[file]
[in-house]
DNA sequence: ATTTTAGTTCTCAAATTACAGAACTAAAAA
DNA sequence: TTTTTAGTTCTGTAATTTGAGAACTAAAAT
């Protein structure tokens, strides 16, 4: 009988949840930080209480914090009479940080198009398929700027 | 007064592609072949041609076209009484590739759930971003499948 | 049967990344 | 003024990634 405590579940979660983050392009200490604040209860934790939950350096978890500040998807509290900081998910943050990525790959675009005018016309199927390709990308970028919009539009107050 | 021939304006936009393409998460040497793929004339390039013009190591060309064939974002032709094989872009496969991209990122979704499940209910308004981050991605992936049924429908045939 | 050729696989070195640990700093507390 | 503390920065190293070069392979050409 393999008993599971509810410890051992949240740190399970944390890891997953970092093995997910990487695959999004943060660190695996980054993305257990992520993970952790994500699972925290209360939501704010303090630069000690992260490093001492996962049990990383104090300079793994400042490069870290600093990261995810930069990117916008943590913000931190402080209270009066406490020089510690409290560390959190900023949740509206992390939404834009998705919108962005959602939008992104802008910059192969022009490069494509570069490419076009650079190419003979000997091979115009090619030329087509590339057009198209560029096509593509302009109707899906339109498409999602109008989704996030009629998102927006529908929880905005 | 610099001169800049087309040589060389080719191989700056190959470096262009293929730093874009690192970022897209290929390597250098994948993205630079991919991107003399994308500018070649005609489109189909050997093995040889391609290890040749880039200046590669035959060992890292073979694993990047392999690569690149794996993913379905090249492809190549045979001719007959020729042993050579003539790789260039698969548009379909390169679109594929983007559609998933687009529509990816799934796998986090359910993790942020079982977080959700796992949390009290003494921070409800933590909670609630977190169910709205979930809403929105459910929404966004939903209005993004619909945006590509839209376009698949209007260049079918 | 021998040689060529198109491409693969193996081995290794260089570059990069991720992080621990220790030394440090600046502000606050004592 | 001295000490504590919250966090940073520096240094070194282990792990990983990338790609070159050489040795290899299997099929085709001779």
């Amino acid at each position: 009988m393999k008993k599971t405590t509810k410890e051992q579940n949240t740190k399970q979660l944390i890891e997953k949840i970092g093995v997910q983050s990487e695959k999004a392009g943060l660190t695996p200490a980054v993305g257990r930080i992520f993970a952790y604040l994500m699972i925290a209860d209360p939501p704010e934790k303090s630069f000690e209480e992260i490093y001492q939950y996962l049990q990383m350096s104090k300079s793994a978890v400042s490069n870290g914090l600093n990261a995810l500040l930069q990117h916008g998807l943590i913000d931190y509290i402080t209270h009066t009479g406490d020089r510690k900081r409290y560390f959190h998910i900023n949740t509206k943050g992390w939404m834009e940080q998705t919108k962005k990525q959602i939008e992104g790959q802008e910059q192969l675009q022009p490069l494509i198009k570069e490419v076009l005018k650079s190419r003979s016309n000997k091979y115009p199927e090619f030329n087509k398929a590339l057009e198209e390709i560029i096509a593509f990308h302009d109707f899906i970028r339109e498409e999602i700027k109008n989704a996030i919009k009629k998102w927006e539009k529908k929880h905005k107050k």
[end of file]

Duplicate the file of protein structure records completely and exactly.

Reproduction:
[in-house]
DNA sequence: ATTTTAGTTCTCAAATTACAGAACTAAAAA
DNA sequence: TTTTTAGTTCTGTAATTTGAGAACTAAAAT
């Protein structure tokens, strides 16, 4: 009988949840930080209480914090009479940080198009398929700027 | 007064592609072949041609076209009484590739759930971003499948 | 049967990344 | 003024990634 405590579940979660983050392009200490604040209860934790939950350096978890500040998807509290900081998910943050990525790959675009005018016309199927390709990308970028919009539009107050 | 021939304006936009393409998460040497793929004339390039013009190591060309064939974002032709094989872009496969991209990122979704499940209910308004981050991605992936049924429908045939 | 050729696989070195640990700093507390 | 503390920065190293070069392979050409 393999008993599971509810410890051992949240740190399970944390890891997953970092093995997910990487695959999004943060660190695996980054993305257990992520993970952790994500699972925290209360939501704010303090630069000690992260490093001492996962049990990383104090300079793994400042490069870290600093990261995810930069990117916008943590913000931190402080209270009066406490020089510690409290560390959190900023949740509206992390939404834009998705919108962005959602939008992104802008910059192969022009490069494509570069490419076009650079190419003979000997091979115009090619030329087509590339057009198209560029096509593509302009109707899906339109498409999602109008989704996030009629998102927006529908929880905005 | 610099001169800049087309040589060389080719191989700056190959470096262009293929730093874009690192970022897209290929390597250098994948993205630079991919991107003399994308500018070649005609489109189909050997093995040889391609290890040749880039200046590669035959060992890292073979694993990047392999690569690149794996993913379905090249492809190549045979001719007959020729042993050579003539790789260039698969548009379909390169679109594929983007559609998933687009529509990816799934796998986090359910993790942020079982977080959700796992949390009290003494921070409800933590909670609630977190169910709205979930809403929105459910929404966004939903209005993004619909945006590509839209376009698949209007260049079918 | 021998040689060529198109491409693969193996081995290794260089570059990069991720992080621990220790030394440090600046502000606050004592 | 001295000490504590919250966090940073520096240094070194282990792990990983990338790609070159050489040795290899299997099929085709001779």
């Amino acid at each position: 009988m393999k008993k599971t405590t509810k410890e051992q579940n949240t740190k399970q979660l944390i890891e997953k949840i970092g093995v997910q983050s990487e695959k999004a392009g943060l660190t695996p200490a980054v993305g257990r930080i992520f993970a952790y604040l994500m699972i925290a209860d209360p939501p704010e934790k303090s630069f000690e209480e992260i490093y001492q939950y996962l049990q990383m350096s104090k300079s793994a978890v400042s490069n870290g914090l600093n990261a995810l500040l930069q990117h916008g998807l943590i913000d931190y509290i402080t209270h009066t009479g406490d020089r510690k900081r409290y560390f959190h998910i900023n949740t509206k943050g992390w939404m834009e940080q998705t919108k962005k990525q959602i939008e992104g790959q802008e910059q192969l675009q022009p490069l494509i198009k570069e490419v076009l005018k650079s190419r003979s016309n000997k091979y115009p199927e090619f030329n087509k398929a590339l057009e198209e390709i560029i096509a593509f990308h302009d109707f899906i970028r339109e498409e999602i700027k109008n989704a996030i919009k009629k998102w927006e539009k529908k929880h905005k107050k």